Day four might take you to the Beaverhead River, elevation 5,100 ft., near Dillon where Big Hole Lodge leases three miles of private access to the river on a working cattle ranch two days each week. This is another walk/wade trip and for the most part, very easy wading. This section of the river receives very little pressure compared to the upper section below the dam and is nourished by flows from Poindexter Slough, a beautiful spring creek owned by the Nature Conservancy which joins the river at the upstream boundary of the ranch. Large wild brown trout inhabit this stretch of river which can make for great sport. There is also a natural channel that breaks off the main stem of the river and meanders through the ranch for approximately a mile and offers superb dry fly fishing, especially during the hopper season. There is also a spring fed 20 acre lake on the ranch which holds trophy rainbow and brown trout. Fishing on the lake is mostly sight casting to these huge trout and can be a lot of fun.
The last day will probably find you back on the Big Hole River floating a different section than the previous float trip and a great way to end your fly fishing trip.
Big Hole Lodge also does walk/wade trips to the nearby upper Clark Fork River and upper Rock Creek outside of Phillipsburg. There is one more private property the lodge has an exclusive right to, which is part spring creek and part freestone. This stream, and we won't mention the name, flows four miles through a working cattle ranch and is primarily a brown trout fishery.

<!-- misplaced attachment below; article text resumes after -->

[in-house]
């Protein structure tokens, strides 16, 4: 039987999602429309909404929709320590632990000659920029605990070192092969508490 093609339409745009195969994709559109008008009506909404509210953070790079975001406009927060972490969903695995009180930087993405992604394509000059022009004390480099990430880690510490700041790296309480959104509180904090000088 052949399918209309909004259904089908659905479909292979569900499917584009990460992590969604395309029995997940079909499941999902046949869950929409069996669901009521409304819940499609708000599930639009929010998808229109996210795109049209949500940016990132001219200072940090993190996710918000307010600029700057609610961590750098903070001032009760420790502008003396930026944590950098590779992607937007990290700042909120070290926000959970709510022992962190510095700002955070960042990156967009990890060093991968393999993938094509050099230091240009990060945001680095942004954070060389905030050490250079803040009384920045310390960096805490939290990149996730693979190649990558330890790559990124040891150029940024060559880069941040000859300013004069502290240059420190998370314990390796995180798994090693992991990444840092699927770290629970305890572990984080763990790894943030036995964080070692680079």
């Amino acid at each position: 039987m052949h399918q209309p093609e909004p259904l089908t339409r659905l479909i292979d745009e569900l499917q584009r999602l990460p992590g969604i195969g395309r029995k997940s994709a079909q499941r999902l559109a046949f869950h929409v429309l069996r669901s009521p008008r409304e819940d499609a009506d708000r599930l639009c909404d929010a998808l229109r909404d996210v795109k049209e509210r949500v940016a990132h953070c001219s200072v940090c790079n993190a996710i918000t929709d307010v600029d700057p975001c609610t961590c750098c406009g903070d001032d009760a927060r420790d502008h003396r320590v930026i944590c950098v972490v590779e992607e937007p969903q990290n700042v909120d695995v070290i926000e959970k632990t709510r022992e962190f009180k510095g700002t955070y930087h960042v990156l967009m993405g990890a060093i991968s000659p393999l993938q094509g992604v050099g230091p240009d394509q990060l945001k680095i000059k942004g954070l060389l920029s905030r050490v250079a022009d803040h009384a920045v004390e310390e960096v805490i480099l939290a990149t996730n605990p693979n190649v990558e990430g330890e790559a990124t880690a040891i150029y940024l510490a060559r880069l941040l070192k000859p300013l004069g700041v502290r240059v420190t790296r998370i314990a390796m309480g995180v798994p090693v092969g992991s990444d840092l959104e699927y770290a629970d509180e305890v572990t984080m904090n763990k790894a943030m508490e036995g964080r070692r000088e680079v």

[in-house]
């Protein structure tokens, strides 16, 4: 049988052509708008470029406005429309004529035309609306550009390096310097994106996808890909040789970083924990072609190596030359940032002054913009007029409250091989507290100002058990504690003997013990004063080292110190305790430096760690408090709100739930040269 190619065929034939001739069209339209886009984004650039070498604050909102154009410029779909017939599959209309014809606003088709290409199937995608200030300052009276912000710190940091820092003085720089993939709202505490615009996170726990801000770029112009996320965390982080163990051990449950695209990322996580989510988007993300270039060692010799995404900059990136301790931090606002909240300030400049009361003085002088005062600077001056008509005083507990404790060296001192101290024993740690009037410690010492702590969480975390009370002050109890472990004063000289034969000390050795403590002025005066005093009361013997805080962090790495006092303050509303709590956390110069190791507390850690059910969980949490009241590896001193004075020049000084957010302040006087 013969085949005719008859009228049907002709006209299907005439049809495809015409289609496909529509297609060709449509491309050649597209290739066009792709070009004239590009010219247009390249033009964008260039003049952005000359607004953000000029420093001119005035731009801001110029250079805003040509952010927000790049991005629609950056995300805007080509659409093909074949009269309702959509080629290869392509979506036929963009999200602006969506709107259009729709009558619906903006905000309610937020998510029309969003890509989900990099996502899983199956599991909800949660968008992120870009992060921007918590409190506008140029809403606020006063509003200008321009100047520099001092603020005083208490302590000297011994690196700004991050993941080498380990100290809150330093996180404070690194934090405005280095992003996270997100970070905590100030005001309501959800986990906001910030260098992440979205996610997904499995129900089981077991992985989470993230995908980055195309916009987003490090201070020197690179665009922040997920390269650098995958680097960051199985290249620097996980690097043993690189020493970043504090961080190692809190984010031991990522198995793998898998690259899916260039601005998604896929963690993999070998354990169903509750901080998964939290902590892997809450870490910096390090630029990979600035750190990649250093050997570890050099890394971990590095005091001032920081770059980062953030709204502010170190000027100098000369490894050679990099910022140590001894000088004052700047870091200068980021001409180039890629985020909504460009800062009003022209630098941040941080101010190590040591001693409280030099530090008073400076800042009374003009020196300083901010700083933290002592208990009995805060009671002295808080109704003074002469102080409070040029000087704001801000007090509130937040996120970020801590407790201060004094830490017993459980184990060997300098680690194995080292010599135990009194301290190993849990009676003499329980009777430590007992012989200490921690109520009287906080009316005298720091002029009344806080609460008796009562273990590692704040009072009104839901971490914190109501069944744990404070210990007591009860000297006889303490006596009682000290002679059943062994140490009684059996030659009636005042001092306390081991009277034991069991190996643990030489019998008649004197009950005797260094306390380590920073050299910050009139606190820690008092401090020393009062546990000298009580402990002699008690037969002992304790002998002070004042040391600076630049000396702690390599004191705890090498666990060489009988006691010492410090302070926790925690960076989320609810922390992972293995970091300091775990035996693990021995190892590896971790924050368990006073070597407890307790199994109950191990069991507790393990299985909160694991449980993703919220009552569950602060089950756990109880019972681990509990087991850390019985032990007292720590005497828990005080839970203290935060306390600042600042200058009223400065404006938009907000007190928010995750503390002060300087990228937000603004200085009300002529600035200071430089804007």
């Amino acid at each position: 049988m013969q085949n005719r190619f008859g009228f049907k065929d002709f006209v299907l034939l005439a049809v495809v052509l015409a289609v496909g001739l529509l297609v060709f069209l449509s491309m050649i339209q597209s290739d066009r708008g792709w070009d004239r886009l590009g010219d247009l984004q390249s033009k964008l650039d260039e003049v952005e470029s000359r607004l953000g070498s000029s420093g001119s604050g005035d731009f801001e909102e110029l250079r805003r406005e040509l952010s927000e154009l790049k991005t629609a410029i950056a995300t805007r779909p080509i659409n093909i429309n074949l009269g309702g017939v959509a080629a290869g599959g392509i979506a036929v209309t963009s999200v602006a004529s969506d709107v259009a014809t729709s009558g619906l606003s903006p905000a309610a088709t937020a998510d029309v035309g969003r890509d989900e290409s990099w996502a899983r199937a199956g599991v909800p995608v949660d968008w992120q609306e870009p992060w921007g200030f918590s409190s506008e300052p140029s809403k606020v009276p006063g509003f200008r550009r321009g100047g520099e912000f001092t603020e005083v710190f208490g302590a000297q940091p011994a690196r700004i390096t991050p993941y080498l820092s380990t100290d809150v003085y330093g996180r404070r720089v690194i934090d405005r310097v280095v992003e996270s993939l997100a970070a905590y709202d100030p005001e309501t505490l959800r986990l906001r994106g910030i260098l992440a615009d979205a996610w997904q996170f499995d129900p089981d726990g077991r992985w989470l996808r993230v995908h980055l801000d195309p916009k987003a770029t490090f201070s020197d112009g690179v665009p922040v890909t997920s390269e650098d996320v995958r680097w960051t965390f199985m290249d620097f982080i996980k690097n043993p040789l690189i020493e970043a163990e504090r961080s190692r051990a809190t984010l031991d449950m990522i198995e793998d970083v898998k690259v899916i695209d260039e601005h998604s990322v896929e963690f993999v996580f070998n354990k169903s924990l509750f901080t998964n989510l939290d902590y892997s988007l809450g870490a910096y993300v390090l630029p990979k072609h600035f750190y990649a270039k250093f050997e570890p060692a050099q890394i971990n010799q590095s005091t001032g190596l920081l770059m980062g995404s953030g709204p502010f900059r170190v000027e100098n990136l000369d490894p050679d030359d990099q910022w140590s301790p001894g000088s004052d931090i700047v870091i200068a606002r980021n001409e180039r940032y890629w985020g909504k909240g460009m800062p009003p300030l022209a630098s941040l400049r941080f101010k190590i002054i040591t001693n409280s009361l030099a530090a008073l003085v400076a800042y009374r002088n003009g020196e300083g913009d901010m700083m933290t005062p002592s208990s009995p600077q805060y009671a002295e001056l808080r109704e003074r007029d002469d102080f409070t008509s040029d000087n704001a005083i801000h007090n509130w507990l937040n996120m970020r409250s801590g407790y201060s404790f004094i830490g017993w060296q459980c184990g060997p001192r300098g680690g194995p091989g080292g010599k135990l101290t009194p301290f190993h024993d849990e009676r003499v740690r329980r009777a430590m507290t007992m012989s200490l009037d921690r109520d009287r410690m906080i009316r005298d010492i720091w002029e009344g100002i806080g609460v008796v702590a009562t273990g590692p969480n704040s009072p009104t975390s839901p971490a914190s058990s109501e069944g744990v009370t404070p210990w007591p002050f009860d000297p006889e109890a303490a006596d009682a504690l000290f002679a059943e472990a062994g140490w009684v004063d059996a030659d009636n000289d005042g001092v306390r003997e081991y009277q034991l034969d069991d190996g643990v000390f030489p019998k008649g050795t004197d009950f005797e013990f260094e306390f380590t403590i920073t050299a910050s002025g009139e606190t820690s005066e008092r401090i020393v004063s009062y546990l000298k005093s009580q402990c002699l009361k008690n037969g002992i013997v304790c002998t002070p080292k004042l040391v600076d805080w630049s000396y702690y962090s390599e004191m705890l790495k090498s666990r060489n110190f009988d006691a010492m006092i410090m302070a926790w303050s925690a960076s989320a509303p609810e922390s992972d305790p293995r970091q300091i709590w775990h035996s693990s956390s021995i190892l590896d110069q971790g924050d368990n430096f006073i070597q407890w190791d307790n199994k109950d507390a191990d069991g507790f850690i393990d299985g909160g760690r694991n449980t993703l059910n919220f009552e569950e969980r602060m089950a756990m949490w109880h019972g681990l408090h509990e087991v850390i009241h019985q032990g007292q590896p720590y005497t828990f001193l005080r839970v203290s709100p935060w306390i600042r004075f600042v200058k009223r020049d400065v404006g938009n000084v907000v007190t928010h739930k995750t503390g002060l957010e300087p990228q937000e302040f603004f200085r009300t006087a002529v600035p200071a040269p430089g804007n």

We also offer a horseback trip to the alpine lakes in the Pioneer Mountains near the lodge. Chuck Page and Pioneer Outfitters have been taking our guests to the high country to fish for rainbows and cutthroat since the late 80's and they do a superb job with highly trained horses accustomed to taking novice riders. This is an eight mile trip into the back country that is an incredible experience for those who enjoy an adventure.
Typical Weather by Season:
June weather is anything but consistent. The average high temperature is 71 degrees and the average night time low is 41 degrees. Rainfall average is 2.09 in. for the month. Hours of daylight approximately 13. Average hi water temperature is 60 degrees and average low is 47 degrees.
The month of July is our warmest month. The average hi temperature is 81 degrees and the average low is 46 degrees. Rainfall average is 1.19 in. for the month. Hours of daylight approximately 12 hours. Average high water temperature is 65 degrees and average low is 57 degrees.
The month of August starts to have cooler nights which are welcome. The average high temperature is 80 degrees and the average low is 44 degrees. Rainfall average is 1.24 in. for the month. Hours of daylight approximately 11. Average high water temperature is 62 degrees and the average low is 54 degrees.
September in our area is known for its cool nights and pleasant days. The average high temperature is 69 degrees and the average low is 36 degrees. Rainfall average is 1.01 in. for the month. Hours of daylight approximately 10. The average hi water temperature is 60 degrees and the average low is 45 degrees.